Shakspere's As You Like it

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Scott, Foresman, 1903 - 207 Seiten
 

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Seite 72 - The seasons' difference ; as, the icy fang, And churlish chiding of the winter's wind ; Which when it bites and blows upon my body, Even till I shrink with cold, I smile, and say, — This is no flattery : these are counsellors, That feelingly persuade me what I am.
Seite 73 - Under an oak, whose antique root peeps out Upon the brook that brawls along this wood : To the which place a poor...
Seite 22 - O, for my sake do you with Fortune chide, The guilty goddess of my harmful deeds, That did not better for my life provide Than public means which public manners breeds. Thence comes it that my name receives a brand, And almost thence my nature is subdued To what it works in, like the dyer's hand...
Seite 80 - Ay, now am I in Arden ; the more fool I : when I was at home, I was in a better place : but travellers must be content.
Seite 90 - Invest me in my motley ; give me leave To speak my mind, and I will through and through Cleanse the foul body of the infected world, If they will patiently receive my medicine.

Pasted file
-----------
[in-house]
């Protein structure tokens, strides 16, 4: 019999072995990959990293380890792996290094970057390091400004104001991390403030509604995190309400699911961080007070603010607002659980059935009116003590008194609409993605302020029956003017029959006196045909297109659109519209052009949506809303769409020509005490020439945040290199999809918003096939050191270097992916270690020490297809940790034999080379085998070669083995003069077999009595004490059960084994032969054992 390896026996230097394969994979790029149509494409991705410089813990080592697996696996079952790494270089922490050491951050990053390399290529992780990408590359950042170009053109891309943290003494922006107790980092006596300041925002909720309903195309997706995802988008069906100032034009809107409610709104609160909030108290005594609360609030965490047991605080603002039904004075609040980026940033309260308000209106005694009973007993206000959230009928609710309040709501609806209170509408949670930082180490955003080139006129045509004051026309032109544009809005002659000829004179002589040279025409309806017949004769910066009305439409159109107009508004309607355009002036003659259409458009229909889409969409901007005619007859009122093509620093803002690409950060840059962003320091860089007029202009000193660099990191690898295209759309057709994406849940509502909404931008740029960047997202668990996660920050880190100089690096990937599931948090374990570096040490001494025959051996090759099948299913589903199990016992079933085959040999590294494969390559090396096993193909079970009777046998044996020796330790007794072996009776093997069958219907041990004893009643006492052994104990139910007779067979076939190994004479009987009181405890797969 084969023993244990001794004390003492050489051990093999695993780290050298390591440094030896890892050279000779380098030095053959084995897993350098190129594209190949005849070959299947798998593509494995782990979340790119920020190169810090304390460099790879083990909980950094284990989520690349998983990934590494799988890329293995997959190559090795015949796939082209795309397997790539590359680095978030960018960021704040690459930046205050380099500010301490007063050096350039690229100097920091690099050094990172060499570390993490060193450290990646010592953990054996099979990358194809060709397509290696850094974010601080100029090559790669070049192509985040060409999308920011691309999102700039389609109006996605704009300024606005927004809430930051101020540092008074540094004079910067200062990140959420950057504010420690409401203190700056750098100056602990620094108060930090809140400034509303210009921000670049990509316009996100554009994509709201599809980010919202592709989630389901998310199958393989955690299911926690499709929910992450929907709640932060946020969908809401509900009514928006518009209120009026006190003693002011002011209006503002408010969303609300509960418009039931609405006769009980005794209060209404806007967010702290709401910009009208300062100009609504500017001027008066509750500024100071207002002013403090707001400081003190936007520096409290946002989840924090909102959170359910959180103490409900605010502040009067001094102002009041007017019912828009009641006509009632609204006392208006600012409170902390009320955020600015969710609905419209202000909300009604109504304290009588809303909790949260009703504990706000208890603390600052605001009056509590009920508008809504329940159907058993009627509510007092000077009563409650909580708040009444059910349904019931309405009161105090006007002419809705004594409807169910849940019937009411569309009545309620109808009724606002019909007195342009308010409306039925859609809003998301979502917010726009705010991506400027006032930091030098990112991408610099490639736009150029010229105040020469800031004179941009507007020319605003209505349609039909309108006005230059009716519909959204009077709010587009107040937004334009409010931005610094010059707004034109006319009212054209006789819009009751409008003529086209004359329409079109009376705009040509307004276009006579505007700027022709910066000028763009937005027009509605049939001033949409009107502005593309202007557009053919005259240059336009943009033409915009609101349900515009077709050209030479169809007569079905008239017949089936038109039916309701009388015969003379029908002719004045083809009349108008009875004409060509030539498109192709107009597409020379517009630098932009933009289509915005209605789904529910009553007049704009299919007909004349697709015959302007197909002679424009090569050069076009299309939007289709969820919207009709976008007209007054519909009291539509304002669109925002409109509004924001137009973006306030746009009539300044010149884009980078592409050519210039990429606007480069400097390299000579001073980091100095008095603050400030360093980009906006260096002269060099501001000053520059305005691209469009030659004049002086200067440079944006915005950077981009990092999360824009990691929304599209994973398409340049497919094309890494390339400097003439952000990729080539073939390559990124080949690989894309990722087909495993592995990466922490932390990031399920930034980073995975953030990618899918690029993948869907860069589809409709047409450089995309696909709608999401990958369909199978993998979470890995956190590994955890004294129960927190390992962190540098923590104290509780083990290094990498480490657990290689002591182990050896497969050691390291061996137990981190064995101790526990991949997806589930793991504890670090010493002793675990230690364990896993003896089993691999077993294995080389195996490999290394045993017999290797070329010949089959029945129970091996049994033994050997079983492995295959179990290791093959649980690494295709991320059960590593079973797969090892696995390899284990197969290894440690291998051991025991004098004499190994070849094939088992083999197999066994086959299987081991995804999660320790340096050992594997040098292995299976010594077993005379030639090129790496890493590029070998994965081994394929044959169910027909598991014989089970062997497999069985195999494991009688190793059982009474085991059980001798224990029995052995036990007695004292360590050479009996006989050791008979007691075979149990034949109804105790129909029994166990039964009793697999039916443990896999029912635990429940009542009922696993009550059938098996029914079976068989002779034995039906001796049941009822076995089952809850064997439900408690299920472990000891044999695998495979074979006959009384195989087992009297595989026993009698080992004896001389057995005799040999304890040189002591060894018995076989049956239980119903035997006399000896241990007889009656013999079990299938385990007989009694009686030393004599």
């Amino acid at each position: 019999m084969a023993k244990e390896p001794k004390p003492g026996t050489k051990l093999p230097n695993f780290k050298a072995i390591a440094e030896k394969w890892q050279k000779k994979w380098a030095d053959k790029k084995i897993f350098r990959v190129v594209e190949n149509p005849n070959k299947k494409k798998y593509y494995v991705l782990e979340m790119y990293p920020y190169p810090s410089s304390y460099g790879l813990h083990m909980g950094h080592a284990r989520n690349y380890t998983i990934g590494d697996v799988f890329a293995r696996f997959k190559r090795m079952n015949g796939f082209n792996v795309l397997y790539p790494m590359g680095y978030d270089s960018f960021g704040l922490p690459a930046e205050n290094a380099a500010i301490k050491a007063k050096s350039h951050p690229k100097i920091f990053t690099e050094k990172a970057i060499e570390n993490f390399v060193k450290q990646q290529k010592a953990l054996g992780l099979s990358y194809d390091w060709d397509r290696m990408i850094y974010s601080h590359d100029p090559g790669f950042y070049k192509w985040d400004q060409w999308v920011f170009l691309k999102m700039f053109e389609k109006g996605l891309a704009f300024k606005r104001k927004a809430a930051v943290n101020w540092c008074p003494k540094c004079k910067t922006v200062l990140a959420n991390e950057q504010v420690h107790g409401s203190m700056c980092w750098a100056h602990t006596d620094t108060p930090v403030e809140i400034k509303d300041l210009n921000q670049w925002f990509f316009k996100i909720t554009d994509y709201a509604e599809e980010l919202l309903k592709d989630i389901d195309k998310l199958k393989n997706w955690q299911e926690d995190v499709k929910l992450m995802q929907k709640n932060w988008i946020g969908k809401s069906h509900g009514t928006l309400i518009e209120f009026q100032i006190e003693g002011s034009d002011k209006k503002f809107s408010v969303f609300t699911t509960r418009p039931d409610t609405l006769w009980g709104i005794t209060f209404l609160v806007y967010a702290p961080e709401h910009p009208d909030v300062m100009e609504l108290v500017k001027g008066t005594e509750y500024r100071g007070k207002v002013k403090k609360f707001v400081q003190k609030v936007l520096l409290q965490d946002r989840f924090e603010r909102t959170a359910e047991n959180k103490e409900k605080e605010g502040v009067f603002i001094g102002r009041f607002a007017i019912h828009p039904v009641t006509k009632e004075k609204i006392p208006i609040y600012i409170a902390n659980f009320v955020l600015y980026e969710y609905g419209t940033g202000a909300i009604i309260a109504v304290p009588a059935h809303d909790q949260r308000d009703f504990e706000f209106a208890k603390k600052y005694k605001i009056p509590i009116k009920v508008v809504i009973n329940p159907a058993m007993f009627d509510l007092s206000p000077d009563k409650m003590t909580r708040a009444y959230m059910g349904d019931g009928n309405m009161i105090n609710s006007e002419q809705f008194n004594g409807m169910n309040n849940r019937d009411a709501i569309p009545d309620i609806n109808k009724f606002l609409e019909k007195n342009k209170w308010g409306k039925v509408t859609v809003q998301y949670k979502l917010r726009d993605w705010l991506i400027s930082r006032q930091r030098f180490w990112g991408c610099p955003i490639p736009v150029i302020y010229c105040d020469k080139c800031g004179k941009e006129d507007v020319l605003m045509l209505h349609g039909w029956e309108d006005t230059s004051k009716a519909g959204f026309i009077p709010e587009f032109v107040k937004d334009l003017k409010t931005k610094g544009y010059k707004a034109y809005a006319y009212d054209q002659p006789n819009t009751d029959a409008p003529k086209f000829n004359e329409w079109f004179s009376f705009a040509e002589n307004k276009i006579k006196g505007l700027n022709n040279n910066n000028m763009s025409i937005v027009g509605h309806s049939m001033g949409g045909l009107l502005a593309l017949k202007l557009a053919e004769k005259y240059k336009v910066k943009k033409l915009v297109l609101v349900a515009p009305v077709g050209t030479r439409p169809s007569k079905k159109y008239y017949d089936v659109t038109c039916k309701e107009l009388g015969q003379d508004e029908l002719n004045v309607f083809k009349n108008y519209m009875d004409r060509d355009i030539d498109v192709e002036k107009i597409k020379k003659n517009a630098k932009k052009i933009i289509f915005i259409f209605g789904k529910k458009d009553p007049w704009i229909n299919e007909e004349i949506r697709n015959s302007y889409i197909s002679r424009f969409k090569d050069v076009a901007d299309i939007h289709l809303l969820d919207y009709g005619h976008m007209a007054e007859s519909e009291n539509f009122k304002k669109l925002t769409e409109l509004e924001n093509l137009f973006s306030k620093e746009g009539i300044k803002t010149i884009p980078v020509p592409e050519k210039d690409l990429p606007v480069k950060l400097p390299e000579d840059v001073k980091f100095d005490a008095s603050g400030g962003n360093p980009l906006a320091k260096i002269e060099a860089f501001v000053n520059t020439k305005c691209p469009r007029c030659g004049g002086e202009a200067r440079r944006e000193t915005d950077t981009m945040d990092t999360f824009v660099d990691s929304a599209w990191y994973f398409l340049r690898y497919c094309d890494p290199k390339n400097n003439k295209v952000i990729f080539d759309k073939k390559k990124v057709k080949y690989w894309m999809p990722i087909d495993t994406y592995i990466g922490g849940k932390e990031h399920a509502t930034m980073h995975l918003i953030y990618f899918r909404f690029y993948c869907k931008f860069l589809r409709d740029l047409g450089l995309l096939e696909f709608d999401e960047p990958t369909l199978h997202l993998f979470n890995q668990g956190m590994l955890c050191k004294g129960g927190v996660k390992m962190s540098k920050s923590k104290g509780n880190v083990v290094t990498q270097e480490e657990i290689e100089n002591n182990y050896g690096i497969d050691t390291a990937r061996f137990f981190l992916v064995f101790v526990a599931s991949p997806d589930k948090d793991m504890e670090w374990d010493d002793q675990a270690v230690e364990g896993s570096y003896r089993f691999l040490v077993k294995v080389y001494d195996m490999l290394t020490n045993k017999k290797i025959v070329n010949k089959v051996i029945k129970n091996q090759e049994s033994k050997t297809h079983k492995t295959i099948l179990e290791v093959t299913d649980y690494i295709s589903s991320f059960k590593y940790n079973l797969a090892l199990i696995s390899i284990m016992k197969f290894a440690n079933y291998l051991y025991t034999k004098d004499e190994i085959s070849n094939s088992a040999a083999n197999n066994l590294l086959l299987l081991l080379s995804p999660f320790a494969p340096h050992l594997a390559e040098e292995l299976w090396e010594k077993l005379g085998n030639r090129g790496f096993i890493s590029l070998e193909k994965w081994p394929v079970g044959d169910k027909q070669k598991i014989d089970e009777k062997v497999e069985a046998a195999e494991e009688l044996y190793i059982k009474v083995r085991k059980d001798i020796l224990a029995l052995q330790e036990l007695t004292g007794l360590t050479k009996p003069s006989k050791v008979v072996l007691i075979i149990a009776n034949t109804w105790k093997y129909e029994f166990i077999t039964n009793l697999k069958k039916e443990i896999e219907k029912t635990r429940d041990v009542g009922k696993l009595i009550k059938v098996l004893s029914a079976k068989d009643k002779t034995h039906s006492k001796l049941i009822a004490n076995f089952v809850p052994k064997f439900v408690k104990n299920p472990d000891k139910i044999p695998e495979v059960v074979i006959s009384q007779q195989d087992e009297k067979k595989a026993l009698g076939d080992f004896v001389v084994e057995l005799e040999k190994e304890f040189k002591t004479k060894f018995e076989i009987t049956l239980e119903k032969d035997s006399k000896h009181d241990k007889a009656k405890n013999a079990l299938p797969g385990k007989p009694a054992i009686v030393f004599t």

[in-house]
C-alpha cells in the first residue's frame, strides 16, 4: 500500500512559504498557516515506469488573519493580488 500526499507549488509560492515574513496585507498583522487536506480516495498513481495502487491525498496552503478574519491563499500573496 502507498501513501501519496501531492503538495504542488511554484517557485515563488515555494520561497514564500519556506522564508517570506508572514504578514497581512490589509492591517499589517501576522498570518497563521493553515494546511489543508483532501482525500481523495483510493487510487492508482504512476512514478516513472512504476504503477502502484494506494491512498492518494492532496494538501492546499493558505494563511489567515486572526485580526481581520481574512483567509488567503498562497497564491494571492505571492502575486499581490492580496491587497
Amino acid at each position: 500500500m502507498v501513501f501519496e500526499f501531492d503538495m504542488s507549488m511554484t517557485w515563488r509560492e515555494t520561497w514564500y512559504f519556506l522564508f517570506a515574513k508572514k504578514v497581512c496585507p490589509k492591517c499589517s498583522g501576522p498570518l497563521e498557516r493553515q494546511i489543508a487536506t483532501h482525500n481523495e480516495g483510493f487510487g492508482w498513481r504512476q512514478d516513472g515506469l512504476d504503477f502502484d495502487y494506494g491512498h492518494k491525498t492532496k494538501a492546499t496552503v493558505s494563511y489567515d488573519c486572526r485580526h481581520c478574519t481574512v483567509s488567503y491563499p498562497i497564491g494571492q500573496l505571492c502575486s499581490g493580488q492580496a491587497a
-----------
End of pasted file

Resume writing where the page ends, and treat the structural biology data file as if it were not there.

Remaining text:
Seite 89 - Tis but an hour ago since it was nine, And after one hour more 'twill be eleven ; And so, from hour to hour, we ripe and ripe, And then, from hour to hour, we rot and rot ; And thereby hangs a tale.
Seite 115 - When a man's verses cannot be understood, nor a man's good wit seconded with the forward child Understanding, it strikes a man more dead than a great reckoning in a little room.
Seite 73 - To-day, my lord of Amiens and myself Did steal behind him, as he lay along Under an oak, whose antique root peeps out Upon the brook that brawls along this wood...
Seite 51 - They say, he is already in the forest of Arden, and a many merry men with him ; and there they live like the old Robin Hood of England. They say, many young gentlemen flock to him every day ; and fleet the time carelessly, as they did in the golden world.
Seite 93 - Under the shade of melancholy boughs, Lose and neglect the creeping hours of time ; If ever you have look'd on better days, If ever been where bells have knoll'd to church, If ever sat at any good man's feast, If ever from your eyelids wiped a tear And know what 'tis to pity and be pitied, Let gentleness my strong enforcement be : In the which hope I blush, and hide my sword.

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